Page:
The gases from the absorber which are further cooled are passed through a scrubber into which fresh water may be introduced or in which the wash water from the pickling process is introduced. The final combustion gases then are passed into a stack scrubber which removes condensed liquid particles that may remain in the gases before these purified combustion gases are exhausted into the atmosphere. There may be provided one or more suction blowers from the output of the scrubber to insure the reduced pressure in the system as well as to force the gases through the stack. Furthermore, air may be blown into the stack for further diluting the exhaust gases before they are introduced into the atmosphere. The condensate from the stack scrubber may be returned to the concentrator, in that no water is added to the final scrubber in the stack but only the condensate therefrom is collected.Objects and Advantages
Accordingly, it is an object of this invention to produce a simple, efficient, effective, economical, fast and easy to maintain process for regenerating spent acid pickling liquor, which operates at the low temperature, a low fuel consumption whose system can be manufactured out of standard materials, and which can generate its heat from low grade hydrocarbon fuels.
Another object is to provide such a process which can be started immediately into operation without any warm-up time.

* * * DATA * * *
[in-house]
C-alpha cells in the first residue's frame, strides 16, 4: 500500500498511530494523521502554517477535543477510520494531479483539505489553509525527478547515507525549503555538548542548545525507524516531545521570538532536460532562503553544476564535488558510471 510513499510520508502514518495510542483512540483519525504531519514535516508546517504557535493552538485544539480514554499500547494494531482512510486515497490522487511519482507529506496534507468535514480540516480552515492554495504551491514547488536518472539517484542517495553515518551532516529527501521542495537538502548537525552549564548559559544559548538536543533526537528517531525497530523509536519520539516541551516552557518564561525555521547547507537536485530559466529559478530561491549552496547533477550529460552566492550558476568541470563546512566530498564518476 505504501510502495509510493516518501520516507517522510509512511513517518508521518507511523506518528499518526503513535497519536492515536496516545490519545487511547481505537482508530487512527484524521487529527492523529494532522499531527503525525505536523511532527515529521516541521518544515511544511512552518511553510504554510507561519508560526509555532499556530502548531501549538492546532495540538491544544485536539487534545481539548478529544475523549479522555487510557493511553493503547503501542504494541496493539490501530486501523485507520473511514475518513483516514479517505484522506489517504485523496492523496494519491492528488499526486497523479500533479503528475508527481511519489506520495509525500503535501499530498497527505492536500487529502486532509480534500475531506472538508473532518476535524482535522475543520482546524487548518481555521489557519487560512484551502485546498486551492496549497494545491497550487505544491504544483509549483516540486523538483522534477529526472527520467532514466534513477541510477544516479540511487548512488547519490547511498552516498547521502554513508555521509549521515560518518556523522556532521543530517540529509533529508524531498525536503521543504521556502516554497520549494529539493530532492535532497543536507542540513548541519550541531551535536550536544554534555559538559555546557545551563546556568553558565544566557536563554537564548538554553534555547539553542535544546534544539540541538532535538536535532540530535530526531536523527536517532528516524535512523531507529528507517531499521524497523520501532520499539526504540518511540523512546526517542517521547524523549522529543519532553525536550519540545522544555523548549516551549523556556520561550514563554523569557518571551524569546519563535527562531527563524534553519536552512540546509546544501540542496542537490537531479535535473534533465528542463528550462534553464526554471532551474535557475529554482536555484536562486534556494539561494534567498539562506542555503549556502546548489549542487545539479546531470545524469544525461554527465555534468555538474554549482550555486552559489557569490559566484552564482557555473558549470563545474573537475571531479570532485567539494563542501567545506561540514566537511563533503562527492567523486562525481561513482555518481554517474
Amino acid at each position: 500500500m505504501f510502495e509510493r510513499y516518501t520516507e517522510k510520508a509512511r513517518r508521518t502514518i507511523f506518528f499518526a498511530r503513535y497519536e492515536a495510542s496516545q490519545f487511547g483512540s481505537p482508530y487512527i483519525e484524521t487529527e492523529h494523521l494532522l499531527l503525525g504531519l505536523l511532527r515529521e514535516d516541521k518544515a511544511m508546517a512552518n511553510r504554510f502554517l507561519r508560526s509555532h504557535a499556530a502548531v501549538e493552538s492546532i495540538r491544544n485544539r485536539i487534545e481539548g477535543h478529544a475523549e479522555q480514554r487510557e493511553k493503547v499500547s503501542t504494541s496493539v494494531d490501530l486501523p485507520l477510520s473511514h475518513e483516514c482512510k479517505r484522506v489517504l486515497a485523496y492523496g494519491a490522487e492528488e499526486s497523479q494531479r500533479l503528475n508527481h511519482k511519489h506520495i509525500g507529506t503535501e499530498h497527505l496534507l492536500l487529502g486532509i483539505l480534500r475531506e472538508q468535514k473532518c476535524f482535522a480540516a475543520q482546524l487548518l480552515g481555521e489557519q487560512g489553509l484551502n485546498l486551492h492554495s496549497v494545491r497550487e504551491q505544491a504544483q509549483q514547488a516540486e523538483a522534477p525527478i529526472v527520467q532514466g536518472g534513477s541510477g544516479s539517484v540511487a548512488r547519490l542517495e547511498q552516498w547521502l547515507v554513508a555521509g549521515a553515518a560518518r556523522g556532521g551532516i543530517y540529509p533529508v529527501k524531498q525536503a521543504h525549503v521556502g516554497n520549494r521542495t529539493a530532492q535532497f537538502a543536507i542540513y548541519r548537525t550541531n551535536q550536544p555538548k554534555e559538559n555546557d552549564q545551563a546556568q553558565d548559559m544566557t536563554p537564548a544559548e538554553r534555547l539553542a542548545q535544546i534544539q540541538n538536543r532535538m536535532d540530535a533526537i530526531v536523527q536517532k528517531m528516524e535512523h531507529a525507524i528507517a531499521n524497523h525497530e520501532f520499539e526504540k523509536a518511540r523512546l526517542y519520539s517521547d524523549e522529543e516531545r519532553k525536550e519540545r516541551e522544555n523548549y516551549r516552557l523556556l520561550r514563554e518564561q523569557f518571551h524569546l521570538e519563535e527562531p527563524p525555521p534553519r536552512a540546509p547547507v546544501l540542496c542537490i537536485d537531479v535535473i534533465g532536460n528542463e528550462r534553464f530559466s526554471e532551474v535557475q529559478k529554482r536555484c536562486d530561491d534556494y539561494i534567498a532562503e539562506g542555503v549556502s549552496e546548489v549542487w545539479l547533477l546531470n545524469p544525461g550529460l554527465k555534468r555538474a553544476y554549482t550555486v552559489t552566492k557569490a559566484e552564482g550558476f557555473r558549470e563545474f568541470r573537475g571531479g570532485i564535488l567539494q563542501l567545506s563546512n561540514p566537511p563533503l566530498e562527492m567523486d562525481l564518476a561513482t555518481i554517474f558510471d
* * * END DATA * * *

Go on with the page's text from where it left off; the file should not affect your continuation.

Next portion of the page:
Another object is to produce a waste hydrochloric acid pickling liquor regeneration process which can be and is easily controlled to produce either a chloride, a coarse or a fine grain oxide, which products are relatively free from impurities such as silicates, are uniform in composition, and of sufficiently high grade to be usable as pigments without expensive further grinding and/or crushing.
Another object is to regenerate over 99% of the salts in waste pickling liquor into a directly usable pickling acid.BRIEF DESCRIPTION OF THE VIEWS
The above mentioned and other features, objects and advantages, and the manner of obtaining them, are described more specifically below by reference to an embodiment of this invention shown in the accompanying drawings, wherein:
FIG. I is a schematic flow diagram of one embodiment of this invention for regeneration of hydrochloric acid spent pickling liquor to produce hydrochloric acid of pickling concentration and iron oxide of pigment grade;
FIG. II is an enlarged perspective view of the reactor schematically shown in FIG. I with the parts broken away;
FIG. III is an enlarged vertical sectional view of the reactor shown in FIG. II;
FIG. IV is an enlarged perspective view, with the parts broken away, of an alternative reactor which may be used in the system of FIG. I;
FIGS. V, VI and VII are sectional views of the bottom of the reactor taken along lines V--V, VI--VI and VII--VII of FIG. IV; and
FIG. VIII is a schematic flow diagram as in FIG. I but utilizing a different type of concentrator.DETAILED DESCRIPTION OF A PREFERRED EMBODIMENT 1. Concentrator 20